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3 Methods of Ear Cleaning to Avoid

Hand to Ear

You work hard to maintain a healthy body. You eat right (while allowing yourself the odd little indulgence), you exercise regularly, you take your vitamins and you have a rigorous personal hygiene regimen. However, in many cases, our good habits can be bad for us in excess. Wash your hair too often and it will become dry and brittle, starved of the oils it needs to maintain a glossy appearance. The same goes for your skin, too. Wash your face too often and it can become dry, flaky or patchy.

The key, then, lies in cleaning properly as well as cleaning often. There’s no greater example of this than your ears. While we may assume that healthy ears must be pristine and free of wax, earwax is actually important for good health. It has natural antifungal and antibacterial properties. What’s more, when cleaning out our ears, some of us can go about it entirely the wrong way.

Nobody knows your ears like your audiologist

Your ears do a great job of cleaning themselves. However, if you feel like your earwax levels are excessive, or if you notice a loss of hearing or persistent tinnitus, you should see your audiologist. Nobody knows your ears better and they are the best people to entrust to safely clean out your ears without causing damage.

Even the most hygiene conscious readers should avoid using these potentially dangerous cleaning methods.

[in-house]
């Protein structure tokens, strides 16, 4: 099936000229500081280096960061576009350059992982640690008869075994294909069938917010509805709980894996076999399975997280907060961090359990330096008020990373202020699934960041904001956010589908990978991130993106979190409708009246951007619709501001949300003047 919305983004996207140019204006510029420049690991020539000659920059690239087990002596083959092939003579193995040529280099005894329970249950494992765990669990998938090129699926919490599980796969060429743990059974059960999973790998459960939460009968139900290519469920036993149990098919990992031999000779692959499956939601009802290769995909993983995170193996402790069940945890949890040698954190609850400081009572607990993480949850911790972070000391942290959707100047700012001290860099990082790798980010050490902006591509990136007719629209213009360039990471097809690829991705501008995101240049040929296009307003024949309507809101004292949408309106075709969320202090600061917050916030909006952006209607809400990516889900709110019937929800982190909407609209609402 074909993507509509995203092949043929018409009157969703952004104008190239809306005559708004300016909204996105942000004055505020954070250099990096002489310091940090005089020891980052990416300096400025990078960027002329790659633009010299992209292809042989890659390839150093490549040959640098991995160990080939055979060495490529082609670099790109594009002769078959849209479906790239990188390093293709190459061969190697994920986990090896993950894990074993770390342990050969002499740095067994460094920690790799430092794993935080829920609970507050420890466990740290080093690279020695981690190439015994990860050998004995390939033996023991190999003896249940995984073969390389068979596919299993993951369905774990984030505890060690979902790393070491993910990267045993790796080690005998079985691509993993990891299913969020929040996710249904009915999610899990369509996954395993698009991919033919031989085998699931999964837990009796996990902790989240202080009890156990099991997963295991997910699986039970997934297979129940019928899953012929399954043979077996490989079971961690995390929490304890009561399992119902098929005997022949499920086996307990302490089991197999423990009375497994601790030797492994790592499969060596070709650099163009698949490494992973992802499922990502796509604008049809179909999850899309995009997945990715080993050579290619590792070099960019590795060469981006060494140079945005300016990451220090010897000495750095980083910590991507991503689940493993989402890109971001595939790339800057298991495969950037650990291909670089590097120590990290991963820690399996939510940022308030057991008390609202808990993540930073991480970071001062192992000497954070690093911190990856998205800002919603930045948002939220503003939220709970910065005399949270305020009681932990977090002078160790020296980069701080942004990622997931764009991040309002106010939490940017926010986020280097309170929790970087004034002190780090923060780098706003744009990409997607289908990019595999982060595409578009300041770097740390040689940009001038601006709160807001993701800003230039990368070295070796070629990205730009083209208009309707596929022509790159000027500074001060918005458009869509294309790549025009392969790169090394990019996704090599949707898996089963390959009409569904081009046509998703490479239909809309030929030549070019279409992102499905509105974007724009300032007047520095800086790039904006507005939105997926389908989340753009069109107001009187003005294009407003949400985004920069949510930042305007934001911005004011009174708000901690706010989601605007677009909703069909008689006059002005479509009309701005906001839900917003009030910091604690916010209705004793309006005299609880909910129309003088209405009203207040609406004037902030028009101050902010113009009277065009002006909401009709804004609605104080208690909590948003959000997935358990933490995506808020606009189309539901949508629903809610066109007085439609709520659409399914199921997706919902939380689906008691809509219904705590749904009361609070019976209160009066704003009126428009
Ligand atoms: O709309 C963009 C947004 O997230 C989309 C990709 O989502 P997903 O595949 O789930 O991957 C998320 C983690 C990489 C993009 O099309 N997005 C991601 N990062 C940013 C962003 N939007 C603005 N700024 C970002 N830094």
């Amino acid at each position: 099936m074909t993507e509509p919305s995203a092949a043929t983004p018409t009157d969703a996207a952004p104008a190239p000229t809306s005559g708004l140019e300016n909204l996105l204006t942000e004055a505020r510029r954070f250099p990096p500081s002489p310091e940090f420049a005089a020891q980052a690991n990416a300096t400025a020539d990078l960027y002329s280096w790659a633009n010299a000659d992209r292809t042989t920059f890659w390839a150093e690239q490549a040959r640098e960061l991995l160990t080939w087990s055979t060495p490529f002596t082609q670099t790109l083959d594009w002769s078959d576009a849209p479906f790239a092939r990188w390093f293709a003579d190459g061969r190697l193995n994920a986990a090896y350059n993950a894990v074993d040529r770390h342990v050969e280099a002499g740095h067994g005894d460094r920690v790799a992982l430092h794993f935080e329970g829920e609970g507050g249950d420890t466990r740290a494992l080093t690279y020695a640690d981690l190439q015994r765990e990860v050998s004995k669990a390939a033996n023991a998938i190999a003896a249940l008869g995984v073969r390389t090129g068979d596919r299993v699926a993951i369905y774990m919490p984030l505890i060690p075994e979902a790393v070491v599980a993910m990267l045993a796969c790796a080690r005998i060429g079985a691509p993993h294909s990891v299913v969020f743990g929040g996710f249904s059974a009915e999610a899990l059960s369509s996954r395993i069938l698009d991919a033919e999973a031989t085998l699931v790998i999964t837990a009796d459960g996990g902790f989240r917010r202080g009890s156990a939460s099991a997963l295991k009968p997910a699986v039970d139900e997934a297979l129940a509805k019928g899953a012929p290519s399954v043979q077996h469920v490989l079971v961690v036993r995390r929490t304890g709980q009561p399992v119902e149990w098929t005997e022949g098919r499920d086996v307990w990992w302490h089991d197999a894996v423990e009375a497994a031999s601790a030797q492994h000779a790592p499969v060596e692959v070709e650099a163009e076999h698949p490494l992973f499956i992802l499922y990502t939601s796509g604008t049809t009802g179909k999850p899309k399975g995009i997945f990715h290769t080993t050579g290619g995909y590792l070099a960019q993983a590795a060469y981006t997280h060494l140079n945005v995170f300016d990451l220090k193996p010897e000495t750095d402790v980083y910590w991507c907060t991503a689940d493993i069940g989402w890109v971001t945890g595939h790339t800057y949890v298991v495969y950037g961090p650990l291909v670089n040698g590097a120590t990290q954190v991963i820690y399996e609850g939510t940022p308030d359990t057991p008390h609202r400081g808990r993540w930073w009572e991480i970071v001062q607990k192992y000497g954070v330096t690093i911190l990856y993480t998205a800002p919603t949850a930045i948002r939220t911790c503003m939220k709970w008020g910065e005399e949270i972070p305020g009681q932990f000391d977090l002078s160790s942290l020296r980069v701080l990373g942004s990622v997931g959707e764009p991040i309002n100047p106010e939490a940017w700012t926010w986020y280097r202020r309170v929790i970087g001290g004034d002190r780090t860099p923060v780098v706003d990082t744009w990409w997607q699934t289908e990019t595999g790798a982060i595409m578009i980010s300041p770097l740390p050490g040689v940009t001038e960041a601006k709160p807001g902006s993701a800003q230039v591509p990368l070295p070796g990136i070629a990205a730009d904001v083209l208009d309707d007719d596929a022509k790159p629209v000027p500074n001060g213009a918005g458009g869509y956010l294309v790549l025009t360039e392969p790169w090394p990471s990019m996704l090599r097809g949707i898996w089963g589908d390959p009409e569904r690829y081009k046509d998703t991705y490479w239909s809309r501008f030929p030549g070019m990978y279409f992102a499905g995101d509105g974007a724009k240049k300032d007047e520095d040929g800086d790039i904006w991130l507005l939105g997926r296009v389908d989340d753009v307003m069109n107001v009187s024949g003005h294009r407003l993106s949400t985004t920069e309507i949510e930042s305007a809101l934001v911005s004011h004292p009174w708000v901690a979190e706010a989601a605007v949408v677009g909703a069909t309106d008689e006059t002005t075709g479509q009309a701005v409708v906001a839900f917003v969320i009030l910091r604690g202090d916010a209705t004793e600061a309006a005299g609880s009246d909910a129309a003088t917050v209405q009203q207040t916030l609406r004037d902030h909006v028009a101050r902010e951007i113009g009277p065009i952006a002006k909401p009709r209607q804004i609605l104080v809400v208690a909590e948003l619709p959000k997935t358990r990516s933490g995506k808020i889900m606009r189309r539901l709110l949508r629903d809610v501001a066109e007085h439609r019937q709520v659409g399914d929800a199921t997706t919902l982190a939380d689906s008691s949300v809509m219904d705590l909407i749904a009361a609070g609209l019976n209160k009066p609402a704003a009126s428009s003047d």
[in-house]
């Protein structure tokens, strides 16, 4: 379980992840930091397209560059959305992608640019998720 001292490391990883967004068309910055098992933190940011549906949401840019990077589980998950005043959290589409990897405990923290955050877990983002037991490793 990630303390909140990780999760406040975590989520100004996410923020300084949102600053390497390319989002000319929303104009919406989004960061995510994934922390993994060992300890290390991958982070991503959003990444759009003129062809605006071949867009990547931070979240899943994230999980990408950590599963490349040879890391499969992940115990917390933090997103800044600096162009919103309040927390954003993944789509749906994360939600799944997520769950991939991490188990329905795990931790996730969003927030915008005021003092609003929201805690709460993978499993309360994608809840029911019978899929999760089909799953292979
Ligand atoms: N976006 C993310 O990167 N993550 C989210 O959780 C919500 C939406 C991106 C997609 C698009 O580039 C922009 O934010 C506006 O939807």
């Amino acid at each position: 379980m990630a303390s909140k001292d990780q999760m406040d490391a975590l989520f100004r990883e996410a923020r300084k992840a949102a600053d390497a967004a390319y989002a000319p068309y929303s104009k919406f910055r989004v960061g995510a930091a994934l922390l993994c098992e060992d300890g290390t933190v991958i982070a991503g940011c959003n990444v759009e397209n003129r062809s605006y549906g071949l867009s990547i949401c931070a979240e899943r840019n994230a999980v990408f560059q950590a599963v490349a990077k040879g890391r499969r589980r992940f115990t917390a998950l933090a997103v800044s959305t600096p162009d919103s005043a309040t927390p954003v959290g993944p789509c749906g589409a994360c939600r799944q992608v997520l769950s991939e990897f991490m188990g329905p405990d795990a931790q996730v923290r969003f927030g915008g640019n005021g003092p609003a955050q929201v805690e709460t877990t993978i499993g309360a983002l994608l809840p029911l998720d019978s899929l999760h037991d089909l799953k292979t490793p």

Cotton swabs

You’ll likely see a box of cotton swabs every bathroom cabinet, but just because they’re ubiquitous does not mean that they are a good idea. Not only are they lousy for the environment, but they can also do way more harm than good to your ears.

They may seem small, but their size relative to your ear canal means that they invariably wind up pushing earwax deeper into your ear canal where it can potentially build up, impact, harden and cause damage. Get too adventurous with a q-tip and you could even run the risk of perforating your eardrum and cause permanent damage to your hearing.

Ear drops

Many are squeamish about inserting anything into their ear canals (something that there’s never a good reason to do, by the way). These people usually prefer ear drops as an alternative to cotton swabs. However, the way in which ear drops work can create way more problems than they solve.

Ear drops don’t just simply “remove” the wax in your ears. Instead, they work by breaking down the wax on contact, reducing its hardness and making it softer so that it can fall out naturally. However, the increased moisture in your ear can make the ear more prone to infection while bacteria on the applicator may exacerbate this risk.

Ear picks

Ear picks are small, hard scoop or spoon-shaped implements, designed to scoop out earwax. While they carry a lower risk of pushing earwax into the ear canal than cotton swabs they can still also be very damaging. Most of us don’t know our way around the delicate workings of our inner ears. Therefore, foraging around in your ear canal with a small hard object can do irreparable damage to your inner ear including potentially perforating your eardrum.

Moreover, these picks can pick up bacteria when not cleaned properly which can introduce infectious elements into your ear.

As you can see, for safe and effective ear cleaning, your audiologist is the only choice!